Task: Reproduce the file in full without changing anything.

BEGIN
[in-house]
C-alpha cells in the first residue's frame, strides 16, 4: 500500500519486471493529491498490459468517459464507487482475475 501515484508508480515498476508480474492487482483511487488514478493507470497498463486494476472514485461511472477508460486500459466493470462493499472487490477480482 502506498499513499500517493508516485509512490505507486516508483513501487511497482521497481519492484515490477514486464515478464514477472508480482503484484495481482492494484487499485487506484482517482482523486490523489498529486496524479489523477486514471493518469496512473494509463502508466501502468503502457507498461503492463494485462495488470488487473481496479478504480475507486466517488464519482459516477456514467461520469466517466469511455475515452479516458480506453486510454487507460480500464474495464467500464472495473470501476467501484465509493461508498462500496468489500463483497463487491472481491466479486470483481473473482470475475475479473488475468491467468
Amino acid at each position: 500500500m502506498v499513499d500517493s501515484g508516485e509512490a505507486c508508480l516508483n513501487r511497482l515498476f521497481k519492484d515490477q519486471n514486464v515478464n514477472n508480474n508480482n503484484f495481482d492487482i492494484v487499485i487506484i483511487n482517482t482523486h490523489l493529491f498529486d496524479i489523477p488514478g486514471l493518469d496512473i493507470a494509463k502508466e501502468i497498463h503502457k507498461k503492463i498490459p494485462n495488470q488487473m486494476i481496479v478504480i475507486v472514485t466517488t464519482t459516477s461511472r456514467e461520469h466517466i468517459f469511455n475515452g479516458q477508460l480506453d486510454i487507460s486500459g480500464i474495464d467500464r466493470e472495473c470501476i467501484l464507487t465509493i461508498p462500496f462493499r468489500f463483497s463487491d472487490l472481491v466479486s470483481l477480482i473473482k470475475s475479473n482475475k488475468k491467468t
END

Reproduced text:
[in-house]
C-alpha cells in the first residue's frame, strides 16, 4: 500500500519486471493529491498490459468517459464507487482475475 501515484508508480515498476508480474492487482483511487488514478493507470497498463486494476472514485461511472477508460486500459466493470462493499472487490477480482 502506498499513499500517493508516485509512490505507486516508483513501487511497482521497481519492484515490477514486464515478464514477472508480482503484484495481482492494484487499485487506484482517482482523486490523489498529486496524479489523477486514471493518469496512473494509463502508466501502468503502457507498461503492463494485462495488470488487473481496479478504480475507486466517488464519482459516477456514467461520469466517466469511455475515452479516458480506453486510454487507460480500464474495464467500464472495473470501476467501484465509493461508498462500496468489500463483497463487491472481491466479486470483481473473482470475475475479473488475468491467468
Amino acid at each position: 500500500m502506498v499513499d500517493s501515484g508516485e509512490a505507486c508508480l516508483n513501487r511497482l515498476f521497481k519492484d515490477q519486471n514486464v515478464n514477472n508480474n508480482n503484484f495481482d492487482i492494484v487499485i487506484i483511487n482517482t482523486h490523489l493529491f498529486d496524479i489523477p488514478g486514471l493518469d496512473i493507470a494509463k502508466e501502468i497498463h503502457k507498461k503492463i498490459p494485462n495488470q488487473m486494476i481496479v478504480i475507486v472514485t466517488t464519482t459516477s461511472r456514467e461520469h466517466i468517459f469511455n475515452g479516458q477508460l480506453d486510454i487507460s486500459g480500464i474495464d467500464r466493470e472495473c470501476i467501484l464507487t465509493i461508498p462500496f462493499r468489500f463483497s463487491d472487490l472481491v466479486s470483481l477480482i473473482k470475475s475479473n482475475k488475468k491467468t